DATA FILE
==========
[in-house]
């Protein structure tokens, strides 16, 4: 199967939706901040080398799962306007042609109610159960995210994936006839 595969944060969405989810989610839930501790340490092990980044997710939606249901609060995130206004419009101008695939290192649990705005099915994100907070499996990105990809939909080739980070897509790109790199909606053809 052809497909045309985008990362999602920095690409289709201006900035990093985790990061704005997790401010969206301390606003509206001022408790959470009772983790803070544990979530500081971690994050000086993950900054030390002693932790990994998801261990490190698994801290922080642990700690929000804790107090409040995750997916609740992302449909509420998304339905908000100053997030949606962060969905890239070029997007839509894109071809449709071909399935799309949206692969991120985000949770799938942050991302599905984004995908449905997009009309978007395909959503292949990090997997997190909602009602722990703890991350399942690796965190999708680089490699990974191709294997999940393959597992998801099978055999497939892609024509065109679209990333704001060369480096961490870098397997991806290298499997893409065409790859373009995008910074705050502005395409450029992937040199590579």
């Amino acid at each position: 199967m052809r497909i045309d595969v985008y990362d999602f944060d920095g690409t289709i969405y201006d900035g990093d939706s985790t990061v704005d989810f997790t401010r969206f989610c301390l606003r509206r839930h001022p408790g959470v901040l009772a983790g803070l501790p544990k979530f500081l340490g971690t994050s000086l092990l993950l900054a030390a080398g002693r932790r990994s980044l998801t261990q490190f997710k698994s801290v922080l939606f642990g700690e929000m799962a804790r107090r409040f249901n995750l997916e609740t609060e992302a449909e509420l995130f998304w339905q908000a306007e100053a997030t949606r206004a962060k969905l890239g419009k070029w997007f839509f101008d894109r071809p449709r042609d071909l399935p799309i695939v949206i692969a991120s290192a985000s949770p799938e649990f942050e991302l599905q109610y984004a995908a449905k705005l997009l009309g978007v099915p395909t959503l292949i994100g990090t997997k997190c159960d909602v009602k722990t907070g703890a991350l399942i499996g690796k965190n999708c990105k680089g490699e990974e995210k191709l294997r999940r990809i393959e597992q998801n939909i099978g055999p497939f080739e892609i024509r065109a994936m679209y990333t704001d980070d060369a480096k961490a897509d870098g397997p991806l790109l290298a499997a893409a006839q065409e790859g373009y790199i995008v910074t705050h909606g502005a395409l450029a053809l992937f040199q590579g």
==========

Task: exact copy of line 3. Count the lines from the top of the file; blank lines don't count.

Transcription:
């Amino acid at each position: 199967m052809r497909i045309d595969v985008y990362d999602f944060d920095g690409t289709i969405y201006d900035g990093d939706s985790t990061v704005d989810f997790t401010r969206f989610c301390l606003r509206r839930h001022p408790g959470v901040l009772a983790g803070l501790p544990k979530f500081l340490g971690t994050s000086l092990l993950l900054a030390a080398g002693r932790r990994s980044l998801t261990q490190f997710k698994s801290v922080l939606f642990g700690e929000m799962a804790r107090r409040f249901n995750l997916e609740t609060e992302a449909e509420l995130f998304w339905q908000a306007e100053a997030t949606r206004a962060k969905l890239g419009k070029w997007f839509f101008d894109r071809p449709r042609d071909l399935p799309i695939v949206i692969a991120s290192a985000s949770p799938e649990f942050e991302l599905q109610y984004a995908a449905k705005l997009l009309g978007v099915p395909t959503l292949i994100g990090t997997k997190c159960d909602v009602k722990t907070g703890a991350l399942i499996g690796k965190n999708c990105k680089g490699e990974e995210k191709l294997r999940r990809i393959e597992q998801n939909i099978g055999p497939f080739e892609i024509r065109a994936m679209y990333t704001d980070d060369a480096k961490a897509d870098g397997p991806l790109l290298a499997a893409a006839q065409e790859g373009y790199i995008v910074t705050h909606g502005a395409l450029a053809l992937f040199q590579g």